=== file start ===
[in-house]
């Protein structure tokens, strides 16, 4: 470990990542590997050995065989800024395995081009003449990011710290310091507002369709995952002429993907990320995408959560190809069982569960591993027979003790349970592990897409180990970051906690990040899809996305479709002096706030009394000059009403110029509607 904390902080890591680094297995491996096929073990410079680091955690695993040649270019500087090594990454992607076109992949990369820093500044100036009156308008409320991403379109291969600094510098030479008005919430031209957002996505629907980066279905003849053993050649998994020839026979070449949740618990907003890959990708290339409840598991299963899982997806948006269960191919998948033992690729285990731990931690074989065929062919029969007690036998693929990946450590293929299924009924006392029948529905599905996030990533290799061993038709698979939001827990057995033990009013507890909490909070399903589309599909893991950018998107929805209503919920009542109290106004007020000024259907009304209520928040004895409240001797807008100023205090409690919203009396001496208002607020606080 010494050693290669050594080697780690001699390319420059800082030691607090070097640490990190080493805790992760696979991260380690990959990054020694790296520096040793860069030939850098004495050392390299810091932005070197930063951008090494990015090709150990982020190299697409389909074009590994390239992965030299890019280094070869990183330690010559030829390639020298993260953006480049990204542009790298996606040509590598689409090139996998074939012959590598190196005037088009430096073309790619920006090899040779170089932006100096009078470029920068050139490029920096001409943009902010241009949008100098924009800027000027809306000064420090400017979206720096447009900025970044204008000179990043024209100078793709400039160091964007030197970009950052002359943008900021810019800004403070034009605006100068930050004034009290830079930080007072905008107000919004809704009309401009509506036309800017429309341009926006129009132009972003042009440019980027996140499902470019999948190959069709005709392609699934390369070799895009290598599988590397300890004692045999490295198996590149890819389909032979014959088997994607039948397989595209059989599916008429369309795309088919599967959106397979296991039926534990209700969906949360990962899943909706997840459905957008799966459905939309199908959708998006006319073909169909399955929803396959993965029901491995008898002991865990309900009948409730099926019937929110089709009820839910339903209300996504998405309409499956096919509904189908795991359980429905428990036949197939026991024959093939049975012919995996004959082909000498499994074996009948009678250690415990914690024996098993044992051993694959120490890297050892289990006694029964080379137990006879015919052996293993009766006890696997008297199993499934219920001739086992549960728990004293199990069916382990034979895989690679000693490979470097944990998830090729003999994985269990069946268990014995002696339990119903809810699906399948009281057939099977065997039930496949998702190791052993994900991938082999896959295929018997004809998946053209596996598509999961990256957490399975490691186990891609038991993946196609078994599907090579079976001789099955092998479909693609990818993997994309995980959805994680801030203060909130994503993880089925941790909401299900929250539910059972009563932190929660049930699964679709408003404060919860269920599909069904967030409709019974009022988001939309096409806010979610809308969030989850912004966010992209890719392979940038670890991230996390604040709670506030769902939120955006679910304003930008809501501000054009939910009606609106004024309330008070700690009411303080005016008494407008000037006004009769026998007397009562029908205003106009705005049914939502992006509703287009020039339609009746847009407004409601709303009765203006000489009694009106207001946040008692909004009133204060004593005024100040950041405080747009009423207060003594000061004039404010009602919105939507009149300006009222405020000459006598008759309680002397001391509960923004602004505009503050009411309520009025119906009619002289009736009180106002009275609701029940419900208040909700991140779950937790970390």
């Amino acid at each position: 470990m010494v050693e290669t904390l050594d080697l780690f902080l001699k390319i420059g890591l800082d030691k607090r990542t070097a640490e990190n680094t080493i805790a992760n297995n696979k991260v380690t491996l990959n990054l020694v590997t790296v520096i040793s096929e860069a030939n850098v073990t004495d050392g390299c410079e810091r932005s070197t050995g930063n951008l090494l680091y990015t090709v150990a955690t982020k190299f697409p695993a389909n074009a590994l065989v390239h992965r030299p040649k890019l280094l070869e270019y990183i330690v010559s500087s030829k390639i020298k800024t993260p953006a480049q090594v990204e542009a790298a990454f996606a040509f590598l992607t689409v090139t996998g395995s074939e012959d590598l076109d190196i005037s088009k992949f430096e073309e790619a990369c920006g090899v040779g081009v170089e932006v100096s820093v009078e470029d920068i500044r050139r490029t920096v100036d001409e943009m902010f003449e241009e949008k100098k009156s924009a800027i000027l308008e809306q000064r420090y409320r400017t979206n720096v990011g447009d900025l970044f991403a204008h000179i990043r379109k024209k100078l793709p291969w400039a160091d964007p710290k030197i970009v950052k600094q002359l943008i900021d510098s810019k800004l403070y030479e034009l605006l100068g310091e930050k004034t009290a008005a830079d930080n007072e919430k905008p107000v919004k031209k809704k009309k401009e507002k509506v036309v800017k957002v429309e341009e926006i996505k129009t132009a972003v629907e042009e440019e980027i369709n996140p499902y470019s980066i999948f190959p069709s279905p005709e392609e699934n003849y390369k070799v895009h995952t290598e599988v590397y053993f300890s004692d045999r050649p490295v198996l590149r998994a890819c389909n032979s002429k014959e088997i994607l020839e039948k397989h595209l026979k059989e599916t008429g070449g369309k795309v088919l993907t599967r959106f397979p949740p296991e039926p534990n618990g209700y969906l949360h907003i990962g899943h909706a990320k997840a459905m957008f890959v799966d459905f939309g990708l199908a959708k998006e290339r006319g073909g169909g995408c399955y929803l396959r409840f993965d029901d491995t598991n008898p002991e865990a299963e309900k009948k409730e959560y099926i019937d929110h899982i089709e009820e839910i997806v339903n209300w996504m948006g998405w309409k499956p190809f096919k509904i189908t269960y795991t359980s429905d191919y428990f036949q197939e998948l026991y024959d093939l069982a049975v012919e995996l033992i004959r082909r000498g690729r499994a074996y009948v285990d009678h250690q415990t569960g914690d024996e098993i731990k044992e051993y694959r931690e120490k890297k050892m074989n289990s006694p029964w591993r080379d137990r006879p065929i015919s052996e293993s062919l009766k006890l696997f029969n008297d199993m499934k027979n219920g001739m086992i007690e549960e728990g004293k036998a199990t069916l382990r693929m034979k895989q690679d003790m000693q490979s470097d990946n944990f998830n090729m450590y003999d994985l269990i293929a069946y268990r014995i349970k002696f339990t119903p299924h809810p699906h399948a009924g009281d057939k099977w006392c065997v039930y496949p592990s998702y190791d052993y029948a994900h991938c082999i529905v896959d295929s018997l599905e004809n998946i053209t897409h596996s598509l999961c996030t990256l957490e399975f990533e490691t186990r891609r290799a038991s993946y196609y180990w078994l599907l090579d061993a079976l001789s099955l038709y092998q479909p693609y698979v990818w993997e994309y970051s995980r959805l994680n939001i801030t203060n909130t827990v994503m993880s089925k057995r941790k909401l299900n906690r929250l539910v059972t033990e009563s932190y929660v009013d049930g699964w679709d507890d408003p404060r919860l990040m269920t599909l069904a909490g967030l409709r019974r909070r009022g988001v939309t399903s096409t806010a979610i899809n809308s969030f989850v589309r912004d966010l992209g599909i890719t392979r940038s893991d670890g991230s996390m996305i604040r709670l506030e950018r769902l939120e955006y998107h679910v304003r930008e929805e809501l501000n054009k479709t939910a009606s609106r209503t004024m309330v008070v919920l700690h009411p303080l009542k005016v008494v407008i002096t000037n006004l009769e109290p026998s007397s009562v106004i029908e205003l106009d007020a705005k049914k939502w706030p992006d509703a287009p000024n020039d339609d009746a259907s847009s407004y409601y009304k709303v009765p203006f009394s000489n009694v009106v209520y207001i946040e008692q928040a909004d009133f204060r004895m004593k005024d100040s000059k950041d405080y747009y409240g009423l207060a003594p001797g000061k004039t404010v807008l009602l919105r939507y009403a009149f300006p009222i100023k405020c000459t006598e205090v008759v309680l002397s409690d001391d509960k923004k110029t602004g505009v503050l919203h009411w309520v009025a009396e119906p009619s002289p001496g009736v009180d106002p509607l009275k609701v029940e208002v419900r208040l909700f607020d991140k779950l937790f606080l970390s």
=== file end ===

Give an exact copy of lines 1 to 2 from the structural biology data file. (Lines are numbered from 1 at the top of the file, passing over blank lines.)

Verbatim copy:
[in-house]
């Protein structure tokens, strides 16, 4: 470990990542590997050995065989800024395995081009003449990011710290310091507002369709995952002429993907990320995408959560190809069982569960591993027979003790349970592990897409180990970051906690990040899809996305479709002096706030009394000059009403110029509607 904390902080890591680094297995491996096929073990410079680091955690695993040649270019500087090594990454992607076109992949990369820093500044100036009156308008409320991403379109291969600094510098030479008005919430031209957002996505629907980066279905003849053993050649998994020839026979070449949740618990907003890959990708290339409840598991299963899982997806948006269960191919998948033992690729285990731990931690074989065929062919029969007690036998693929990946450590293929299924009924006392029948529905599905996030990533290799061993038709698979939001827990057995033990009013507890909490909070399903589309599909893991950018998107929805209503919920009542109290106004007020000024259907009304209520928040004895409240001797807008100023205090409690919203009396001496208002607020606080 010494050693290669050594080697780690001699390319420059800082030691607090070097640490990190080493805790992760696979991260380690990959990054020694790296520096040793860069030939850098004495050392390299810091932005070197930063951008090494990015090709150990982020190299697409389909074009590994390239992965030299890019280094070869990183330690010559030829390639020298993260953006480049990204542009790298996606040509590598689409090139996998074939012959590598190196005037088009430096073309790619920006090899040779170089932006100096009078470029920068050139490029920096001409943009902010241009949008100098924009800027000027809306000064420090400017979206720096447009900025970044204008000179990043024209100078793709400039160091964007030197970009950052002359943008900021810019800004403070034009605006100068930050004034009290830079930080007072905008107000919004809704009309401009509506036309800017429309341009926006129009132009972003042009440019980027996140499902470019999948190959069709005709392609699934390369070799895009290598599988590397300890004692045999490295198996590149890819389909032979014959088997994607039948397989595209059989599916008429369309795309088919599967959106397979296991039926534990209700969906949360990962899943909706997840459905957008799966459905939309199908959708998006006319073909169909399955929803396959993965029901491995008898002991865990309900009948409730099926019937929110089709009820839910339903209300996504998405309409499956096919509904189908795991359980429905428990036949197939026991024959093939049975012919995996004959082909000498499994074996009948009678250690415990914690024996098993044992051993694959120490890297050892289990006694029964080379137990006879015919052996293993009766006890696997008297199993499934219920001739086992549960728990004293199990069916382990034979895989690679000693490979470097944990998830090729003999994985269990069946268990014995002696339990119903809810699906399948009281057939099977065997039930496949998702190791052993994900991938082999896959295929018997004809998946053209596996598509999961990256957490399975490691186990891609038991993946196609078994599907090579079976001789099955092998479909693609990818993997994309995980959805994680801030203060909130994503993880089925941790909401299900929250539910059972009563932190929660049930699964679709408003404060919860269920599909069904967030409709019974009022988001939309096409806010979610809308969030989850912004966010992209890719392979940038670890991230996390604040709670506030769902939120955006679910304003930008809501501000054009939910009606609106004024309330008070700690009411303080005016008494407008000037006004009769026998007397009562029908205003106009705005049914939502992006509703287009020039339609009746847009407004409601709303009765203006000489009694009106207001946040008692909004009133204060004593005024100040950041405080747009009423207060003594000061004039404010009602919105939507009149300006009222405020000459006598008759309680002397001391509960923004602004505009503050009411309520009025119906009619002289009736009180106002009275609701029940419900208040909700991140779950937790970390």